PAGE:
(17 verses, 1:49 to read)
What I’m about to READ
- Jeremiah Asks “Why?” and “How Long?” and God Calls For Endurance.
- 1-4: Jeremiah humbly asks God two questions, 1.) “Why does the way of the wicked prosper?” (vs. 1) and 2.) “How long?” (vs. 4). He also requests that God “Pull them out like sheep for the slaughter, and set them apart for the day of slaughter” (vs. 3).
- 5-6: The Lord calls Jeremiah to faithful and patient endurance and reminds Jeremiah that his cry to the Lord, “But you, O Lord, know me” (3) is indeed true. Jeremiah has even been rejected by his own family and the Lord confirms to Jeremiah that He knows this.
- 7-13: The Lord declares to Jeremiah the He Himself knows rejection much more than even Jeremiah does. God’s pain in His people’s rejection and consequences of that rejection is proclaimed with great clarity: “I have given the beloved of my soul into the hands of her enemies” (7); “Many shepherds have destroyed my vineyard” (10); and “they have tired themselves out but profit nothing” (13).
- 14-17: Despite the persistent rejection, the Lord still desires repentance. He will “again” have compassion if “they will diligently learn the ways of my people, to swear by my name, ‘As the Lord lives,’” (16).
- Jeremiah’s complaint begins with “righteous are you, O Lord.” He assumes God’s righteousness (that’s a good thing!) and then lists reasons, in prayer form, why he believes God is acting contrary that righteousness. Many psalms of lament are similar. They assume several things: “God, You’re right and You’re good and You love me and forgive me and have mercy on me and You’ve redeemed from slavery and bondage and rescued over and over again and I ought trust in You because Your promises are trustworthy.” Then, “But I’m struggling here to see how it is that You are good right now. The faithful are seeming to be despised and the wicked are seeming to prosper. I know I’m forgiven but I’m struggling in Your discipline of me. Your Word is being rejected. I am being rejected. Why…? How long…”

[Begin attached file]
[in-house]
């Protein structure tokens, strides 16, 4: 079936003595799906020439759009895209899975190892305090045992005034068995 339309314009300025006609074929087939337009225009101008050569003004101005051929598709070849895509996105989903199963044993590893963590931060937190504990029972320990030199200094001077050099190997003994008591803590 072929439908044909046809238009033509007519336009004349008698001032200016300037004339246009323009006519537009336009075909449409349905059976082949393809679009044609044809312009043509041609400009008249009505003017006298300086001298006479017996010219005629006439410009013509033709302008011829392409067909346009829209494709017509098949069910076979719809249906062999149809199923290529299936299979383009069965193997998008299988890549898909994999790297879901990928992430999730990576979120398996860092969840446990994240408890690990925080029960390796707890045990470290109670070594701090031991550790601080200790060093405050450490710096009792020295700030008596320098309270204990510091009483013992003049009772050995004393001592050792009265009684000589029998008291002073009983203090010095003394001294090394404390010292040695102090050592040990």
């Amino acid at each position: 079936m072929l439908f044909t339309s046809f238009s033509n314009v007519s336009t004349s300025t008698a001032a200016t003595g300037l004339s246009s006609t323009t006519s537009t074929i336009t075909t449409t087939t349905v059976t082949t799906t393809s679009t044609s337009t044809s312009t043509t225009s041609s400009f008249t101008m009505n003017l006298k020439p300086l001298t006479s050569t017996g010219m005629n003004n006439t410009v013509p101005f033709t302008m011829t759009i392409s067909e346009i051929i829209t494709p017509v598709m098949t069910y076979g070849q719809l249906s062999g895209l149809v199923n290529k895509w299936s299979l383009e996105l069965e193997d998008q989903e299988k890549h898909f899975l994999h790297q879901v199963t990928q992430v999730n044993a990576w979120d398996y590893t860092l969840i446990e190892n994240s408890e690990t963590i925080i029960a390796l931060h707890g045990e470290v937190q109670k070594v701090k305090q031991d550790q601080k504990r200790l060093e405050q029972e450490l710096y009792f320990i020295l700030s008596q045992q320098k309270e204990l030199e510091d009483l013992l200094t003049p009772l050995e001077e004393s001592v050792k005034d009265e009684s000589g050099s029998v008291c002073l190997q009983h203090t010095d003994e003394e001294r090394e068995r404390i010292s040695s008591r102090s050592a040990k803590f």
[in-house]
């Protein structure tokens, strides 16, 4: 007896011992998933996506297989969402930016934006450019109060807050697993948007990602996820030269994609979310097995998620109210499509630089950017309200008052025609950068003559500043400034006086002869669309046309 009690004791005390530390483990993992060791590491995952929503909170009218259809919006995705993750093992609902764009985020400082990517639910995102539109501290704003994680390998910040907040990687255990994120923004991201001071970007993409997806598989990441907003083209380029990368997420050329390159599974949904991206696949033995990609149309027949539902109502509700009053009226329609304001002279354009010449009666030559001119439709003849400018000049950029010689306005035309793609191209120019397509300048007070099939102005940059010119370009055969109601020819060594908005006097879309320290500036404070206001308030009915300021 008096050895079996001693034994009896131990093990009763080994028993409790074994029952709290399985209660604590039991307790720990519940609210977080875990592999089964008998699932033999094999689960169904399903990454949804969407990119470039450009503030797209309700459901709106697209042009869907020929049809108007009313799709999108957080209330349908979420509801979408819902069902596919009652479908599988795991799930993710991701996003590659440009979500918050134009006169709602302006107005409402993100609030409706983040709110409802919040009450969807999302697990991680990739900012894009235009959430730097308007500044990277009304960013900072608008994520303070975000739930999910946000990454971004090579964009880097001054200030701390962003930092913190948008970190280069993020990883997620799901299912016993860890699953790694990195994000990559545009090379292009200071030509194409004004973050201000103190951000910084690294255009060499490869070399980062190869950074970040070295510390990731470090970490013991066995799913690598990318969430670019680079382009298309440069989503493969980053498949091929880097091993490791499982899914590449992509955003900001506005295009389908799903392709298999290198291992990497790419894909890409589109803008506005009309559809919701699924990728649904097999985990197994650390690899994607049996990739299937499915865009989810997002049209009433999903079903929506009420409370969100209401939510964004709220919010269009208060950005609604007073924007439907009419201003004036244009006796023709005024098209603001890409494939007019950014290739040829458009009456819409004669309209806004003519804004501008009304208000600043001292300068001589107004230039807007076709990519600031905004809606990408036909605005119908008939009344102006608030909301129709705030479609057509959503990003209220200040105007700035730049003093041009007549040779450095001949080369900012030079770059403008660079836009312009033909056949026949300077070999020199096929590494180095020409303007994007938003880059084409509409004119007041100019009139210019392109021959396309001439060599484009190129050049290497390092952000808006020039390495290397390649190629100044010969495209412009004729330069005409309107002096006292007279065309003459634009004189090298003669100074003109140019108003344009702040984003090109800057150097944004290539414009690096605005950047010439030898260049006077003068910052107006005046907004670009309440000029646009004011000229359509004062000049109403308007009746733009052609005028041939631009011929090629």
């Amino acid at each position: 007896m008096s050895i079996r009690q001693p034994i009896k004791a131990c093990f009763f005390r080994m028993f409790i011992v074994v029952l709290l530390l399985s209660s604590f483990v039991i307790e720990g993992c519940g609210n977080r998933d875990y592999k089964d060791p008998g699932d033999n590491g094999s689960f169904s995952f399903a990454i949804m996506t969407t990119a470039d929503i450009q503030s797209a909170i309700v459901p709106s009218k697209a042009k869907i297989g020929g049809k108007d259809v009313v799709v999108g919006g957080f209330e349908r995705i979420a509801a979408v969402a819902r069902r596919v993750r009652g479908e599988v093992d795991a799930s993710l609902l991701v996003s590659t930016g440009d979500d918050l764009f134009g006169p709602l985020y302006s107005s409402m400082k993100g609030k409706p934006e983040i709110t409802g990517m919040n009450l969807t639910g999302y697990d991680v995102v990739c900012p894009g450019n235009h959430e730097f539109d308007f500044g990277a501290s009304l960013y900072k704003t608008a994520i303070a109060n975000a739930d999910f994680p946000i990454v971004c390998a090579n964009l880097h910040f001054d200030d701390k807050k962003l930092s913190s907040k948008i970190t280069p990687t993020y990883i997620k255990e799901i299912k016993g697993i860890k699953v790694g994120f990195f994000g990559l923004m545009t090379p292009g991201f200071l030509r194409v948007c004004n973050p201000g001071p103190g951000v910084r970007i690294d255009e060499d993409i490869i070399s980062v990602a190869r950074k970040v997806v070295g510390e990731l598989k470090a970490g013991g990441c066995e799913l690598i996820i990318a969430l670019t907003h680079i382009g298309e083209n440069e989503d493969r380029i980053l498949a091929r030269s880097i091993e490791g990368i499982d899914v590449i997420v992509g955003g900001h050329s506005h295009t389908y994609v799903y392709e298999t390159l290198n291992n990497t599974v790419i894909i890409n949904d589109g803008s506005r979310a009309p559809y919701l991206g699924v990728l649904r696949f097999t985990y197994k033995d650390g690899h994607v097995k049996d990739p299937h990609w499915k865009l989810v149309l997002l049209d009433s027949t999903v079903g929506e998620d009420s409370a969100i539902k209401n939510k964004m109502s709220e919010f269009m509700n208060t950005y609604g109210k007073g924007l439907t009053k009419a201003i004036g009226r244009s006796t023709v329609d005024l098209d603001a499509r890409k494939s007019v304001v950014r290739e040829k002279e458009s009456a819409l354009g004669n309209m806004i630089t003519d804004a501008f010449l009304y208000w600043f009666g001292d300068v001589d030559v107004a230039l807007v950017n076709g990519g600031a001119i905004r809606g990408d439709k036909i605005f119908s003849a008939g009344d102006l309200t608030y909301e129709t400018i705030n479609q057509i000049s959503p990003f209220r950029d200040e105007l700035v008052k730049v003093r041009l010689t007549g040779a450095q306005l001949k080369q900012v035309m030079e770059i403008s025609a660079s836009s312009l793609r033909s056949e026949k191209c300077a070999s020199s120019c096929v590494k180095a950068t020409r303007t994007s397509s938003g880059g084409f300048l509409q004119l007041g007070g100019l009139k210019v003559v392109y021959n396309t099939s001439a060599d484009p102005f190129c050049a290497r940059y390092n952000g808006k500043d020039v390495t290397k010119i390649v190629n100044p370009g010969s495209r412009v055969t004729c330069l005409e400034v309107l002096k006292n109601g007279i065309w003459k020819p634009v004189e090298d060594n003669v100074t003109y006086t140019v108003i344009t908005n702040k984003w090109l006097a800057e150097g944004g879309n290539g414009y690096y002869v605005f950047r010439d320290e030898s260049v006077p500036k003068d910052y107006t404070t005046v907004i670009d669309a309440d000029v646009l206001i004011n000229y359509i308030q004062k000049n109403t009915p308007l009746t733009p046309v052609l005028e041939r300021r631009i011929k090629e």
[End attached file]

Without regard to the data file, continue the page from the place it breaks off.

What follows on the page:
- There’s at least two comforts this text brings out. 1.) God calls Jeremiah to endurance. God is good and faithful to His promises. The answer to “how long (until the end of suffering)…” is found all throughout the Scriptures, especially in Revelation. Here’s a few passages for your meditation
- Romans 16:20 – “The God of peace will soon crush Satan under your feet. The grace of our Lord Jesus Christ be with you.”
- Revelation 1:1 – “The revelation of Jesus Christ, which God gave him to show to his servants the things that must soon take place.”
- Revelation 3:11 -“11 I am coming soon. Hold fast what you have, so that no one may seize your crown.”
- Revelation 22:20 – “20 He who testifies to these things says, “Surely I am coming soon.”Amen. Come, Lord Jesus!”
- 2.) Another comfort for Jeremiah and for us comes from the truth that the Lord knows (vs 3). Perhaps we will not know the specific answer to the questions of rejection and suffering but what do know is 1.) Our Lord knows rejection and sufffering more than anyone, 2.) Our Lord calls Himself our Father and Jesus is not ashamed to call us brother. He knows us and every aspect of our lives. Finally, 3.) We know the heart of the Father because of the revelation of the Son and the gift of the Holy Spirit through the Word. As His flock, we know the voice of our Shepherd.
Thoughts? Comments? Questions? Post below, or join the conversation in our Facebook group: https://www.facebook.com/groups/dailybiblemeditation/ or if reading on facebook, check out the blog: https://rightlydividedbible.wordpress.com/
Christopher Stout, Pastor of Mount Calvary Lutheran Church, Kannapolis, NC & Abundant Life Lutheran Church, Charlotte, NC